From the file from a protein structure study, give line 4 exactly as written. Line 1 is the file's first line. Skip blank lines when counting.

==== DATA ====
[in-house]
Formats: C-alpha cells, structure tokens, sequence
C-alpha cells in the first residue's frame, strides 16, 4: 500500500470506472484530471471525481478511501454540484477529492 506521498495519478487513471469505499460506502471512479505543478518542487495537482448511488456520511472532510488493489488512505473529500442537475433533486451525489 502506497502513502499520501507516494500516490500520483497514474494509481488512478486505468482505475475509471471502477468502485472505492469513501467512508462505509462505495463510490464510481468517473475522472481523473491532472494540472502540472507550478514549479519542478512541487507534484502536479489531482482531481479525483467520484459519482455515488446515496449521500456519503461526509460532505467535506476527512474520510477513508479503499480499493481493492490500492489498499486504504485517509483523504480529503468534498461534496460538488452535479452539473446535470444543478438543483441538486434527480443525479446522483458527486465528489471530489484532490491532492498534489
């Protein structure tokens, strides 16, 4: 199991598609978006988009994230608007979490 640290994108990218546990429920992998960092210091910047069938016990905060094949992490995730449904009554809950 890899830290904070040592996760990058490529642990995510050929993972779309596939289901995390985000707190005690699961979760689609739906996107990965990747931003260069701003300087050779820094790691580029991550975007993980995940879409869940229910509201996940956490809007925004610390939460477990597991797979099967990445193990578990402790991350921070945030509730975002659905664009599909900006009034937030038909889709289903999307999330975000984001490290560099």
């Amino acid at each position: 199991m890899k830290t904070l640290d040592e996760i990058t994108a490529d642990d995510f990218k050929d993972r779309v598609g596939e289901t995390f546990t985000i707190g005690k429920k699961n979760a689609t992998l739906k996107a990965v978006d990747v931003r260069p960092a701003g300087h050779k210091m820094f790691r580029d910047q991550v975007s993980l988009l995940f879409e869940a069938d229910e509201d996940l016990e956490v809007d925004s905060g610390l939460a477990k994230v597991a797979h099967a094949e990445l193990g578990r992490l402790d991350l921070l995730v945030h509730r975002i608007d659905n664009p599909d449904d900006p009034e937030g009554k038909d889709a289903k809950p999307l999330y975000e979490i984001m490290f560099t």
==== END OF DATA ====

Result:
């Protein structure tokens, strides 16, 4: 199991598609978006988009994230608007979490 640290994108990218546990429920992998960092210091910047069938016990905060094949992490995730449904009554809950 890899830290904070040592996760990058490529642990995510050929993972779309596939289901995390985000707190005690699961979760689609739906996107990965990747931003260069701003300087050779820094790691580029991550975007993980995940879409869940229910509201996940956490809007925004610390939460477990597991797979099967990445193990578990402790991350921070945030509730975002659905664009599909900006009034937030038909889709289903999307999330975000984001490290560099």